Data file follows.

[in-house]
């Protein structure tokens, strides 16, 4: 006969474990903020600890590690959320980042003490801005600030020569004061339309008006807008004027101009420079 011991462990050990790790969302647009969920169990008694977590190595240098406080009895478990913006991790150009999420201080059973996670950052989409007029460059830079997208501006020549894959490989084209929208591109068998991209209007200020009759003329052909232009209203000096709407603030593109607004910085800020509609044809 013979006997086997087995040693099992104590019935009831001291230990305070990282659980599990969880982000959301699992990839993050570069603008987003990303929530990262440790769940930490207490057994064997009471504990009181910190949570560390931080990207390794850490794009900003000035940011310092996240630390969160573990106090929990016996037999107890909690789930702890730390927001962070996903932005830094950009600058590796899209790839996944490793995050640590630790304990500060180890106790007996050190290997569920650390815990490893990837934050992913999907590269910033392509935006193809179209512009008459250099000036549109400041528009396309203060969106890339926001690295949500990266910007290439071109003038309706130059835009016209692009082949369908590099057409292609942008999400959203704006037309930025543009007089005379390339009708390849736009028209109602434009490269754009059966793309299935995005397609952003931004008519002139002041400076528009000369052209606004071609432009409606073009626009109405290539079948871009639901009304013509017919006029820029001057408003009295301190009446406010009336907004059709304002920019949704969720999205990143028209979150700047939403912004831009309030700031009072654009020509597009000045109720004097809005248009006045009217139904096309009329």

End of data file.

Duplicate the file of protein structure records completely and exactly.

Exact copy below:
[in-house]
């Protein structure tokens, strides 16, 4: 006969474990903020600890590690959320980042003490801005600030020569004061339309008006807008004027101009420079 011991462990050990790790969302647009969920169990008694977590190595240098406080009895478990913006991790150009999420201080059973996670950052989409007029460059830079997208501006020549894959490989084209929208591109068998991209209007200020009759003329052909232009209203000096709407603030593109607004910085800020509609044809 013979006997086997087995040693099992104590019935009831001291230990305070990282659980599990969880982000959301699992990839993050570069603008987003990303929530990262440790769940930490207490057994064997009471504990009181910190949570560390931080990207390794850490794009900003000035940011310092996240630390969160573990106090929990016996037999107890909690789930702890730390927001962070996903932005830094950009600058590796899209790839996944490793995050640590630790304990500060180890106790007996050190290997569920650390815990490893990837934050992913999907590269910033392509935006193809179209512009008459250099000036549109400041528009396309203060969106890339926001690295949500990266910007290439071109003038309706130059835009016209692009082949369908590099057409292609942008999400959203704006037309930025543009007089005379390339009708390849736009028209109602434009490269754009059966793309299935995005397609952003931004008519002139002041400076528009000369052209606004071609432009409606073009626009109405290539079948871009639901009304013509017919006029820029001057408003009295301190009446406010009336907004059709304002920019949704969720999205990143028209979150700047939403912004831009309030700031009072654009020509597009000045109720004097809005248009006045009217139904096309009329």